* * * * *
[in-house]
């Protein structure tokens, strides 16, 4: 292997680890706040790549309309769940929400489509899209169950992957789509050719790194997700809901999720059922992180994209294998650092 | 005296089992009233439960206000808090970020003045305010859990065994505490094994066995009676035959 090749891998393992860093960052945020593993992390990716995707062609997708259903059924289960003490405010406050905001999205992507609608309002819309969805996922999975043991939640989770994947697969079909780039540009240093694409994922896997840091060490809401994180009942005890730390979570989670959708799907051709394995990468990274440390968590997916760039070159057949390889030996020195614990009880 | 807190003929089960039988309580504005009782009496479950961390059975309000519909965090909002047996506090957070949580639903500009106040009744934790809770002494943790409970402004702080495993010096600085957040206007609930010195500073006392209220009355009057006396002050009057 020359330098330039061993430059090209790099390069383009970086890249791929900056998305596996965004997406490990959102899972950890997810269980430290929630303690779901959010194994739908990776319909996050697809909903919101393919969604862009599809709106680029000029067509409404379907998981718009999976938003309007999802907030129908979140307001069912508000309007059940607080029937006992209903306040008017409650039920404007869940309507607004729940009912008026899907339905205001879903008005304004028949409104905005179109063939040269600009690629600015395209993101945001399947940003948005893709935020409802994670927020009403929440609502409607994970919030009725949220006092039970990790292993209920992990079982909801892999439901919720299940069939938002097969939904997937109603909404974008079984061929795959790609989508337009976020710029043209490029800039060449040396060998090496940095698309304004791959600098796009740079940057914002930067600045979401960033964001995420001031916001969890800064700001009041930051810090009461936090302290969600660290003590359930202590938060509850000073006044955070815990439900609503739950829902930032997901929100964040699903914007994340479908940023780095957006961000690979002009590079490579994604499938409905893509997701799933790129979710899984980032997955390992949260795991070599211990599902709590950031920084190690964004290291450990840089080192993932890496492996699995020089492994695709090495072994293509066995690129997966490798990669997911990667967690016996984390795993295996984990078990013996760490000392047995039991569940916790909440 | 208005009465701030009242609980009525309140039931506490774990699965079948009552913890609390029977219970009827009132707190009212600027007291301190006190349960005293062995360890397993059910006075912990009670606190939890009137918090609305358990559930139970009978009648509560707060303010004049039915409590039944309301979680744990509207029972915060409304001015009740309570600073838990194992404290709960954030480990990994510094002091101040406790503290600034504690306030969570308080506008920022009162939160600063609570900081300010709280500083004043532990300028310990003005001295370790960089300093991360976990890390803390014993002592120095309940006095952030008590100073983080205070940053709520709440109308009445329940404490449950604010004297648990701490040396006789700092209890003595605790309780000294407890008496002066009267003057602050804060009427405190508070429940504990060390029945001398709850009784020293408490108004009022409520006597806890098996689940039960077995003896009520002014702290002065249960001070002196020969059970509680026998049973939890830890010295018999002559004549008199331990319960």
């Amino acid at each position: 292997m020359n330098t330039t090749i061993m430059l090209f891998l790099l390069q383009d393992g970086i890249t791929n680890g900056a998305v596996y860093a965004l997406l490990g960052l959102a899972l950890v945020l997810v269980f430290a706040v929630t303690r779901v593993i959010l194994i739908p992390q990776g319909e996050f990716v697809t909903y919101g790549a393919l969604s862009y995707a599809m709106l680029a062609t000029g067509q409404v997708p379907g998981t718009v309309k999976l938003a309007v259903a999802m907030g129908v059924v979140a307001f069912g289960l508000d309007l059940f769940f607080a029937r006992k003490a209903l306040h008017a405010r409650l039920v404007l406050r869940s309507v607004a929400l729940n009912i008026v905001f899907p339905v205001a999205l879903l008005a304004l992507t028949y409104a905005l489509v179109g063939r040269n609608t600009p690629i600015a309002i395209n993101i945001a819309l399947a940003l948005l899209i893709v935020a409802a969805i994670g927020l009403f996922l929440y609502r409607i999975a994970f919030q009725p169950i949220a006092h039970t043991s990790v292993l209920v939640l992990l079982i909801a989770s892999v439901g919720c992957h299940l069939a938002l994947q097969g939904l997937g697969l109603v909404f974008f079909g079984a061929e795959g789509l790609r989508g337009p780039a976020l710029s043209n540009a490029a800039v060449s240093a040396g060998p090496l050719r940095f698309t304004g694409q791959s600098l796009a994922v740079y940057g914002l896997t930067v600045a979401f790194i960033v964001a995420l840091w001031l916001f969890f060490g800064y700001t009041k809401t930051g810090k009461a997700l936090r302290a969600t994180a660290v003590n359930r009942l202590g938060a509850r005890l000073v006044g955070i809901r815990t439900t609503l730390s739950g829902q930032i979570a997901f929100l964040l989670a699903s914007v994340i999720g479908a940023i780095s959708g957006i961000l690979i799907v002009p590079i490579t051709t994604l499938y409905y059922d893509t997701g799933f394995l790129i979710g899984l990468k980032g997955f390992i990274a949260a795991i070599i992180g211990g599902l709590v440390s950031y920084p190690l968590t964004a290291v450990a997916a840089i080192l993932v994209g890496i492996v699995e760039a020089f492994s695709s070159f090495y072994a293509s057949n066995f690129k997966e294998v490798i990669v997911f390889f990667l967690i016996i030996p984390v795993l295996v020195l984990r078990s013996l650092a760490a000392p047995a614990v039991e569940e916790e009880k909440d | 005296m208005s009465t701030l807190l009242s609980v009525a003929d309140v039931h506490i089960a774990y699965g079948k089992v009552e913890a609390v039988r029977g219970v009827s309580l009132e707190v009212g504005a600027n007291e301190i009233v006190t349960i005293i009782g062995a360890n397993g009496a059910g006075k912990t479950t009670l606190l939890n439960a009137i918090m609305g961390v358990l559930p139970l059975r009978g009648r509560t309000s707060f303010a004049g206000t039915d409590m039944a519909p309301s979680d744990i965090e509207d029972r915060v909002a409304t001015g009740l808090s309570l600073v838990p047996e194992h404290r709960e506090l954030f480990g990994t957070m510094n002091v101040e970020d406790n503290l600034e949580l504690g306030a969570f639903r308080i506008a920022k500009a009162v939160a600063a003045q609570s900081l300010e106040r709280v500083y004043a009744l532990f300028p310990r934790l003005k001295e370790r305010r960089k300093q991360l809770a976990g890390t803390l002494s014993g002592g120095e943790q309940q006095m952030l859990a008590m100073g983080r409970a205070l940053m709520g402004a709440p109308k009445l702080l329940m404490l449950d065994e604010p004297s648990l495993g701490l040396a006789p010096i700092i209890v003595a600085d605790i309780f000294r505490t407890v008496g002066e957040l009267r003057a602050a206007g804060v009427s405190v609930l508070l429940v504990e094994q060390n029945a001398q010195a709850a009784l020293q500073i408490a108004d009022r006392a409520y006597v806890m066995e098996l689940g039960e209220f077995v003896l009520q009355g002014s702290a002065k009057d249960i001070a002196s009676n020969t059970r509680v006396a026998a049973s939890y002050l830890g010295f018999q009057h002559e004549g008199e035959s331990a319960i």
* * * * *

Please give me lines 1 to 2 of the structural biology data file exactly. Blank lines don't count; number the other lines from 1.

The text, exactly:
[in-house]
């Protein structure tokens, strides 16, 4: 292997680890706040790549309309769940929400489509899209169950992957789509050719790194997700809901999720059922992180994209294998650092 | 005296089992009233439960206000808090970020003045305010859990065994505490094994066995009676035959 090749891998393992860093960052945020593993992390990716995707062609997708259903059924289960003490405010406050905001999205992507609608309002819309969805996922999975043991939640989770994947697969079909780039540009240093694409994922896997840091060490809401994180009942005890730390979570989670959708799907051709394995990468990274440390968590997916760039070159057949390889030996020195614990009880 | 807190003929089960039988309580504005009782009496479950961390059975309000519909965090909002047996506090957070949580639903500009106040009744934790809770002494943790409970402004702080495993010096600085957040206007609930010195500073006392209220009355009057006396002050009057 020359330098330039061993430059090209790099390069383009970086890249791929900056998305596996965004997406490990959102899972950890997810269980430290929630303690779901959010194994739908990776319909996050697809909903919101393919969604862009599809709106680029000029067509409404379907998981718009999976938003309007999802907030129908979140307001069912508000309007059940607080029937006992209903306040008017409650039920404007869940309507607004729940009912008026899907339905205001879903008005304004028949409104905005179109063939040269600009690629600015395209993101945001399947940003948005893709935020409802994670927020009403929440609502409607994970919030009725949220006092039970990790292993209920992990079982909801892999439901919720299940069939938002097969939904997937109603909404974008079984061929795959790609989508337009976020710029043209490029800039060449040396060998090496940095698309304004791959600098796009740079940057914002930067600045979401960033964001995420001031916001969890800064700001009041930051810090009461936090302290969600660290003590359930202590938060509850000073006044955070815990439900609503739950829902930032997901929100964040699903914007994340479908940023780095957006961000690979002009590079490579994604499938409905893509997701799933790129979710899984980032997955390992949260795991070599211990599902709590950031920084190690964004290291450990840089080192993932890496492996699995020089492994695709090495072994293509066995690129997966490798990669997911990667967690016996984390795993295996984990078990013996760490000392047995039991569940916790909440 | 208005009465701030009242609980009525309140039931506490774990699965079948009552913890609390029977219970009827009132707190009212600027007291301190006190349960005293062995360890397993059910006075912990009670606190939890009137918090609305358990559930139970009978009648509560707060303010004049039915409590039944309301979680744990509207029972915060409304001015009740309570600073838990194992404290709960954030480990990994510094002091101040406790503290600034504690306030969570308080506008920022009162939160600063609570900081300010709280500083004043532990300028310990003005001295370790960089300093991360976990890390803390014993002592120095309940006095952030008590100073983080205070940053709520709440109308009445329940404490449950604010004297648990701490040396006789700092209890003595605790309780000294407890008496002066009267003057602050804060009427405190508070429940504990060390029945001398709850009784020293408490108004009022409520006597806890098996689940039960077995003896009520002014702290002065249960001070002196020969059970509680026998049973939890830890010295018999002559004549008199331990319960």